The importance of forests to our planet is more apparent now than ever before. It is trees that filter our carbon emissions out of the atmosphere. Over the past four years photographer Jeroen Toirkens (b. 1971) and journalist and programme maker Jelle Brandt Corstius (1978) visited forests in the boreal zone for their Borealis project. This zone is a circle of mainly coniferous forest extending across the northern regions of Europe, Asia and America. Thirty per cent of all trees are in this zone, and they are vital for maintaining the earth’s ecological balance, converting huge quantities of CO2 into oxygen. Yet less than 12% of the forests are protected, and they face threats from all quarters: commercial logging, the vulnerability of newly planted trees and raging forest fires, as seen last summer in Siberia.
For Borealis Jeroen Toirkens and Jelle Brandt Corstius sought out the stories of the forests and the people who live there. Now that the impact of climate change can be seen and felt increasingly clearly, it is important that these stories are heard. Toirkens’ images bear witness to the ancient mythical appeal of forests, but they also show how the inhabitants of the boreal zone manage and protect their habitat. The exhibition at The Hague Museum of Photography will feature all eight parts of the project, including the final episode in Alaska, the personal highlight for Toirkens and Brandt Corstius, on display for the first time.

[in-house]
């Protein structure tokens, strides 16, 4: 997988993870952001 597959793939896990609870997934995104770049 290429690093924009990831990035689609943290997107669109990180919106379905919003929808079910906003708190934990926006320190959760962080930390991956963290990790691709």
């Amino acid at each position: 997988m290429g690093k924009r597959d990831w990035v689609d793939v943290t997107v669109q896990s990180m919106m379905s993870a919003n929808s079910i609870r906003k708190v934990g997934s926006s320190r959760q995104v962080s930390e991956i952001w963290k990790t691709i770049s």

Borealis - Trees and People of the Northern Forests by Jelle Brandt Corstius and Jeroen Toirkens will be published to coincide with the exhibition (Lannoo Publishing, ISBN 9789401452373).
The Borealis project receives financial support from ASN-bank, Dutch national forestry service Staatsbosbeheer and the Anchorage Museum in Alaska. Trouw newspaper is a media partner.